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Human ‘microevolution’ sees more people born without wisdom teeth and an extra artery | World News



More people are being born without wisdom teeth and an extra artery in their arm as a result of a human “microevolution” in recent years, a study has found.

Babies now have shorter faces, smaller jaws and extra bones in their legs and feet, a study in the Journal of Anatomy found.

Australian researchers who worked on the paper claim the human race is evolving faster than it has done at any point in the past 250 years.

Over time, human faces have got shorter, which has seen our mouths get smaller, with less room for as many teeth.

As part of natural selection and our increased ability to chew food, this has resulted in fewer people being born with wisdom teeth, Dr Teghan Lucas from Flinders University, Adelaide, said.

“A lot of people thought humans have stopped evolving. But our study shows we are still evolving – faster than at any point in the past 250 years,” she added.

An artery in the forearm that supplies blood to the hand has become more prevalent in newborns since the 19th century, the study also found.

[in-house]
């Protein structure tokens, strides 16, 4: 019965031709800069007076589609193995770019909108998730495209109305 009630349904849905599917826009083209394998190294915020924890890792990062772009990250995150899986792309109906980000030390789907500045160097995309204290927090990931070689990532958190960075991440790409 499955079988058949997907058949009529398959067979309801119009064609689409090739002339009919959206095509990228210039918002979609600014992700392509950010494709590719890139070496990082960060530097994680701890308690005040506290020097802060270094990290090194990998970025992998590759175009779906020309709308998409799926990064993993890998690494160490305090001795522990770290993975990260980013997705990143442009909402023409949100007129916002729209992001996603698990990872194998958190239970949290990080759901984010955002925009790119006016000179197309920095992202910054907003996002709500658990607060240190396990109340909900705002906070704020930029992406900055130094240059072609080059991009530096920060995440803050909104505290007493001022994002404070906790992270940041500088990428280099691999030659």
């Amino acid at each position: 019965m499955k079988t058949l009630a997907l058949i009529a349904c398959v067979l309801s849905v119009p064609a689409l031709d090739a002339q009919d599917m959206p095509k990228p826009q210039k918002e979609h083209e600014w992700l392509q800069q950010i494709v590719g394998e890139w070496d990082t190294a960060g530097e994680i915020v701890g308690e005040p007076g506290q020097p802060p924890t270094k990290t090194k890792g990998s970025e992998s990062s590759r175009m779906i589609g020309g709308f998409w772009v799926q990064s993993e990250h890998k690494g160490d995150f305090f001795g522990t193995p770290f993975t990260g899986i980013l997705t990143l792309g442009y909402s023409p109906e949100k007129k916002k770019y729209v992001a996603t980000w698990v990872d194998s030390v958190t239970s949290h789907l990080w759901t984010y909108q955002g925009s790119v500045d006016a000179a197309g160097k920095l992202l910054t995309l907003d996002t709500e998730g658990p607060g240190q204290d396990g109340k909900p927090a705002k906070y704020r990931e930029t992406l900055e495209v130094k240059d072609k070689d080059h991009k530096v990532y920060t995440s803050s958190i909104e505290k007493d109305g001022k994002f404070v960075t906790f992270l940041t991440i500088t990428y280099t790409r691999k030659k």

The median artery used to form in the womb but disappear after the baby was born and the radial and ulna arteries had grown.

Now, one in three people keep their median arteries for their whole lives, which poses no health risk and increases blood supply to the hand.

Author Professor Maciej Henneberg said: “This is ‘micro evolution’ in modern humans.

“The median artery is a perfect example of how we are still evolving because people born more recently have a higher prevalence of this artery when compared to humans from previous generations.”

The research was carried out by tracking the rate of retainment of different parts of the body through the generations and dissecting preserved corpses of people born throughout the 20th century.

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‘Jurassic Park’ project poses no threat to Komodo dragons, says Indonesia | World News



Indonesia has sought to calm concerns raised by environmentalists after a photo of a Komodo dragon in the path of a lorry went viral on social media.

The picture prompted an outpouring of anger about perceived threats to the natural habitat of the vulnerable species.

Construction work on a project dubbed “Jurassic Park”, catering to tourists visiting the Komodo National Park, is under way and due for completion in June.